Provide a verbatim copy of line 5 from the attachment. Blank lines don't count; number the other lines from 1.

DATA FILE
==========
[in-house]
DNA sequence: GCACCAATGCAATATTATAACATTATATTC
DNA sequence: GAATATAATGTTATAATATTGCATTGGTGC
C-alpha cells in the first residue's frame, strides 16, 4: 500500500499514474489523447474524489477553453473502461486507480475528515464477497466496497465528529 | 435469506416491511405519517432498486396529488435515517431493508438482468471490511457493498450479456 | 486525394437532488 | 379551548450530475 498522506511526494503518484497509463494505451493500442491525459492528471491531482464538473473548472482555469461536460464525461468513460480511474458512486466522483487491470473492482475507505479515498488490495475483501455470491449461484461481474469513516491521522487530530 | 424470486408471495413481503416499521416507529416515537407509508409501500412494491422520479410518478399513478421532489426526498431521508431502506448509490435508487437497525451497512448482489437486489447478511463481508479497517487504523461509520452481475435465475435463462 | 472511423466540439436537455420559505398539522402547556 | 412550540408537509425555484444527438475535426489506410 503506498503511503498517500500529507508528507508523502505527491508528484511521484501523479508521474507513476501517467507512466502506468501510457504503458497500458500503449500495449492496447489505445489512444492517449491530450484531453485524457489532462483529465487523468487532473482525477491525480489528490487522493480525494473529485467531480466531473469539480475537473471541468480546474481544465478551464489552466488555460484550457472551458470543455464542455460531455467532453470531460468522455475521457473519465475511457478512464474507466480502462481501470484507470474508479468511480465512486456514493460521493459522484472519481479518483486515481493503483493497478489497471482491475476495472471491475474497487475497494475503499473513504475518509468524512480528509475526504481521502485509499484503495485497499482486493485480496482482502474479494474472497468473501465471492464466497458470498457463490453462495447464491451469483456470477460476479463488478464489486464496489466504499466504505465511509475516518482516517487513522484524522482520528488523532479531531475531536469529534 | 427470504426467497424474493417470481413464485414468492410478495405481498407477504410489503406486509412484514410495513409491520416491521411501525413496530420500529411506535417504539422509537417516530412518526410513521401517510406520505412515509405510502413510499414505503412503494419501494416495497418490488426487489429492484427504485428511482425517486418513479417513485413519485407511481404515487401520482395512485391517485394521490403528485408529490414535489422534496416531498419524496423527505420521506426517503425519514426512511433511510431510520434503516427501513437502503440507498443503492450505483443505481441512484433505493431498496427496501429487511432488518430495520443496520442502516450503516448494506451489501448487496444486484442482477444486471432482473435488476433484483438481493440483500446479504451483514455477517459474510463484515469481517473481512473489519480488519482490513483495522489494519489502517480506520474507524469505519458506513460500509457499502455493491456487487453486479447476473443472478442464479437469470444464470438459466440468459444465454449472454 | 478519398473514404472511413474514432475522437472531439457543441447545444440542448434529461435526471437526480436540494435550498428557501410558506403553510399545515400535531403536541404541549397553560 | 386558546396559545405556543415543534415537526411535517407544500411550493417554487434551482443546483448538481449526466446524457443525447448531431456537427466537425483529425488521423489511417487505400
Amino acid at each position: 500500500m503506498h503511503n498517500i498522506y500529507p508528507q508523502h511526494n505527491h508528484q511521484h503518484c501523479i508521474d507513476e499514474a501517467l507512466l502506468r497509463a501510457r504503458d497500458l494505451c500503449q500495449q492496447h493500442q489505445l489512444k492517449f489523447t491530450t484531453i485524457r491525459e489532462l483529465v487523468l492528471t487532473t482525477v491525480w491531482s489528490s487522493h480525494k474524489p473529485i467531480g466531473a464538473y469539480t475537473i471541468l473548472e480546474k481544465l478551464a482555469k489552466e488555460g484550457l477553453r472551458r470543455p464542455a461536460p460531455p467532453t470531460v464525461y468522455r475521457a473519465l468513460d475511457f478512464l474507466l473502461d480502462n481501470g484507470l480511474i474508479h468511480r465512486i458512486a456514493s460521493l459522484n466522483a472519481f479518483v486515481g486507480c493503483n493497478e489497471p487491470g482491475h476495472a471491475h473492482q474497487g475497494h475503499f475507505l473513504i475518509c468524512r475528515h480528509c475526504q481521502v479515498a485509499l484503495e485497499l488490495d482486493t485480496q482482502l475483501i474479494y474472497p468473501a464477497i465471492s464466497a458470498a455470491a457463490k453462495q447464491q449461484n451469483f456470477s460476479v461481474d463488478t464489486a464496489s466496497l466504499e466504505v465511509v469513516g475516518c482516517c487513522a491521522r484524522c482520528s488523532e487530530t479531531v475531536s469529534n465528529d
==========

Amino acid at each position: 500500500m503506498h503511503n498517500i498522506y500529507p508528507q508523502h511526494n505527491h508528484q511521484h503518484c501523479i508521474d507513476e499514474a501517467l507512466l502506468r497509463a501510457r504503458d497500458l494505451c500503449q500495449q492496447h493500442q489505445l489512444k492517449f489523447t491530450t484531453i485524457r491525459e489532462l483529465v487523468l492528471t487532473t482525477v491525480w491531482s489528490s487522493h480525494k474524489p473529485i467531480g466531473a464538473y469539480t475537473i471541468l473548472e480546474k481544465l478551464a482555469k489552466e488555460g484550457l477553453r472551458r470543455p464542455a461536460p460531455p467532453t470531460v464525461y468522455r475521457a473519465l468513460d475511457f478512464l474507466l473502461d480502462n481501470g484507470l480511474i474508479h468511480r465512486i458512486a456514493s460521493l459522484n466522483a472519481f479518483v486515481g486507480c493503483n493497478e489497471p487491470g482491475h476495472a471491475h473492482q474497487g475497494h475503499f475507505l473513504i475518509c468524512r475528515h480528509c475526504q481521502v479515498a485509499l484503495e485497499l488490495d482486493t485480496q482482502l475483501i474479494y474472497p468473501a464477497i465471492s464466497a458470498a455470491a457463490k453462495q447464491q449461484n451469483f456470477s460476479v461481474d463488478t464489486a464496489s466496497l466504499e466504505v465511509v469513516g475516518c482516517c487513522a491521522r484524522c482520528s488523532e487530530t479531531v475531536s469529534n465528529d